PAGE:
1. “The Caps forwards never had a realistic chance to influence the play, so they’re left to wince, eat their minus, and go line-up at center for their first shift of the game.”

    Well, it’s a Sabres’ powerplay, so nobody eats a minus. They just have to deal with the shame of being down one goal.

    Otherwise, this is a brilliant breakdown of a breakdown.

  2. Ah, right, good call on that. My bad.

  3. great breakdown. Caps are the worst team in professional sports when it comes to coming out of the gate ready to play and this is a prime example.

  4. everytime you guys do a breakdown like this, do you not realize that half the time the names you guys put it in the little black font are impossible to see because of either the boards or fans lol

  5. Interestingly, the official Play by Play report has Brooks Laich still on the ice for the goal when it’s clearly Backstrom.


    Apparently the official scorer was just as confused by this and thought to himself that Brooks Laich couldn’t possibly have made that line change. Or he felt it would be unfair to credit the goal against Backstrom.

    • Interesting: Pro hockey players who make a bad change and cost a teammate will often jump on the ice (and pull back guy going out, if they can) so they don’t screw a teammate’s stats over. As much as +/- can be misleading, you don’t want to throw a buddy under the bus.

  6. Good breakdown.

    You mentioned Wideman’s stick blade hardly on the ice, but to me that’s a silly error as well. You don’t hop on the ice carrying your stick like an umbrella under your arm. Second shift of the game, no excuse not to be ready as a Dman coming off the bench.

    • Oh man, this brings up something I keep meaning to ask Bourne to explain. Throughout my entire life as an amateur hockey player, I’m always taught to keep my stick on the ice so that I can catch passes etc, etc. However, when I watch NHL hockey, these guys are carrying their sticks like torches. What gives?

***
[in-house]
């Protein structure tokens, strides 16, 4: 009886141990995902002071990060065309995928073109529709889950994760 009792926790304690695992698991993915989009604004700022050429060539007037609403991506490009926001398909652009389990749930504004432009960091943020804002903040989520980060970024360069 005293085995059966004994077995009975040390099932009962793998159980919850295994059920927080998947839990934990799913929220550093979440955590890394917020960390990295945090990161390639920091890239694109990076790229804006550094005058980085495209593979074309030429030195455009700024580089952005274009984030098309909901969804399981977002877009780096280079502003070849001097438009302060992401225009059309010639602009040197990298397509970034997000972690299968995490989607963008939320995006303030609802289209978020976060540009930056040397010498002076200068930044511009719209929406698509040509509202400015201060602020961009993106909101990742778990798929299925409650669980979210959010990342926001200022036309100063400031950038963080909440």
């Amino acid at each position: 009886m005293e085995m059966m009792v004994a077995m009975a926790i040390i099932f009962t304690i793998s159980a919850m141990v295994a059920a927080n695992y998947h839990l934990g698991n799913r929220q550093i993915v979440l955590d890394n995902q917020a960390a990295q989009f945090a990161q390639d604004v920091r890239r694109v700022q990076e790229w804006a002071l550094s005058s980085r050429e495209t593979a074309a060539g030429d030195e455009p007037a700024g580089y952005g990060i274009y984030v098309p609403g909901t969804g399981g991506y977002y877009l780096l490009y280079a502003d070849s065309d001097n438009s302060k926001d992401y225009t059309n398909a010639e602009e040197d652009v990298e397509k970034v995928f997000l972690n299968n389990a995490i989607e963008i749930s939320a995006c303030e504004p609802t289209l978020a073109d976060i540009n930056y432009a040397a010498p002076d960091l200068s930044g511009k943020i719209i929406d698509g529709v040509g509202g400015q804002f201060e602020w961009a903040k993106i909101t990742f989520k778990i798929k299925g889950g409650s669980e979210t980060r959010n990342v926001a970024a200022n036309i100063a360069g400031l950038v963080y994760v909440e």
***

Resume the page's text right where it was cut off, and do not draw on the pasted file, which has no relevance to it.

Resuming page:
• They’re pros… so, it doesn’t matter. =P

        Kidding aside though, and if i’m not mistaken Bourne made a post about this very thing, at this level guys are expected to receive a pass pretty much anywhere. If that means picking it out of the air, then so be it. I think when players are young, it’s easy to lose track of your stick. The “always keep your stick on the ice” is more about creating fundamentals and being aware than it is a credo to live by. Despite carrying the stick like a torch, when was the last time you saw a guy miss a pass (at the NHL level) because his blade wasn’t down?

  7. Great analysis. I love Pominville and Vanek in the second frame: they’ve recognized what’s about to come and are already leaning in to quickly cut back in after clearing the zone. Better resolution and we’d see them drooling…..

  8. Always appreciate your breakdowns of the breakdowns, Bourne.

    One note is that it’s a power play, so no plus/minus for the guys.

    • haha… and I queued that up about 2 hours ago, but never posted until now. And it turns out I used the same points and the same wording as Bradford. Well played, sir!

  9. Love the lead in photo from later in that game. It’s after Brayden McNabb’s (in the background) first ever NHL goal, and you can see the puck being tossed from someone on the ice to an equip. manager for safe keeping. Nice shot.

  10. Very curious why this line change happens at all. It wasn’t like one guy made a bad decision to change. They all got in line and headed to the bench.

    Maybe they’re Lemmings?